Experimental Design Method for High-Efficiency Microwave Power Amplifiers Based on a Low-Frequency Active Harmonic Load-Pull Technique

Ryo ISHIKAWA  Yoichiro TAKAYAMA  Kazuhiko HONJO  

Publication
IEICE TRANSACTIONS on Electronics   Vol.E99-C   No.10   pp.1147-1155
Publication Date: 2016/10/01
Online ISSN: 1745-1353
DOI: 10.1587/transele.E99.C.1147
Type of Manuscript: Special Section PAPER (Special Section on Microwave and Millimeter-Wave Technology)
Category: 
Keyword: 
high efficiency,  power amplifier,  active load-pull,  harmonic tuning,  

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Summary:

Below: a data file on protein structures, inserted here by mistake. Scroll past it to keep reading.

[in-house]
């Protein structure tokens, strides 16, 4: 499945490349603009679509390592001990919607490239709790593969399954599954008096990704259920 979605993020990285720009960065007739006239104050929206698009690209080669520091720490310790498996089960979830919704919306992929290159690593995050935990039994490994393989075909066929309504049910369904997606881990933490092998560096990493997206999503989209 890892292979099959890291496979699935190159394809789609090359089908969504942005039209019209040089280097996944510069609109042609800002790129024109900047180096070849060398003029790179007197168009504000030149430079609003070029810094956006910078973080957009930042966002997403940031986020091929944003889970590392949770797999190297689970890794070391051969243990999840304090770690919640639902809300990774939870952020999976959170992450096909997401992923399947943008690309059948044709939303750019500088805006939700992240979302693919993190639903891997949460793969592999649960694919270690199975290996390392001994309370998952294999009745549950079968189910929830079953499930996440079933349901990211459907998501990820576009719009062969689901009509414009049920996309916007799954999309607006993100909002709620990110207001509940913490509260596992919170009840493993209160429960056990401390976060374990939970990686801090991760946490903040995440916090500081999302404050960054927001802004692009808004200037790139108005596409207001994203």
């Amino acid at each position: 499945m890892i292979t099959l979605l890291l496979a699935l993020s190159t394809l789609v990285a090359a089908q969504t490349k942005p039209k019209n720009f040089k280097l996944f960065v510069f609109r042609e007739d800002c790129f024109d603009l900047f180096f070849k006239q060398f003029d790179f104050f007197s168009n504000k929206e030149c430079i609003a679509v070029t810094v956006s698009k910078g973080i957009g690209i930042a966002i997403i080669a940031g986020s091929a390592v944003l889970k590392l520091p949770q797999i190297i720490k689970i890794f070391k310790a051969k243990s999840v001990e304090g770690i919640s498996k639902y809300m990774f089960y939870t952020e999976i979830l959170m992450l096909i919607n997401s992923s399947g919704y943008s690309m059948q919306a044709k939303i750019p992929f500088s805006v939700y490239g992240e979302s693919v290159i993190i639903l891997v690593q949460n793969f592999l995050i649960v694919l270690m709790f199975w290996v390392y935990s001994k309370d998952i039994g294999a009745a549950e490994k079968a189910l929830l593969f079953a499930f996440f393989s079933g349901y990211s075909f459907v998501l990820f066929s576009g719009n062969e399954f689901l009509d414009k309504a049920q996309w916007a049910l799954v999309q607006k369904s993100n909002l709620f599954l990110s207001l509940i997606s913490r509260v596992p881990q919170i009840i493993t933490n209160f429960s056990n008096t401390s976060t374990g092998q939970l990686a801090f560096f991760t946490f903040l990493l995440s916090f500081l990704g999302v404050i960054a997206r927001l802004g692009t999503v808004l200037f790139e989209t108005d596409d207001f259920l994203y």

A novel experimental design method based on a low-frequency active load-pull technique that includes harmonic tuning has been proposed for high-efficiency microwave power amplifiers. The intrinsic core component of a transistor with a maximum oscillation frequency of more than several tens of gigahertz can be approximately assumed as the nonlinear current source with no frequency dependence at an operation frequency of several gigahertz. In addition, the reactive parasitic elements in a transistor can be omitted at a frequency of much less than 1GHz. Therefore, the optimum impedance condition including harmonics for obtaining high efficiency in a nonlinear current source can be directly investigated based on a low-frequency active harmonic load-pull technique in the low-frequency region. The optimum load condition at the operation frequency for an external load circuit can be estimated by considering the properties of the reactive parasitic elements and the nonlinear current source. For an InGaAs/GaAs pHEMT, active harmonic load-pull considering up to the fifth-order harmonic frequency was experimentally carried out at the fundamental frequency of 20MHz. By using the estimated optimum impedance condition for an equivalent nonlinear current source, high-frequency amplifiers were designed and fabricated at the 1.9-GHz, 2.45-GHz, and 5.8-GHz bands. The fabricated amplifiers exhibited maximum drain efficiency values of 79%, 80%, and 74% at 1.9GHz, 2.47GHz, and 5.78GHz, respectively.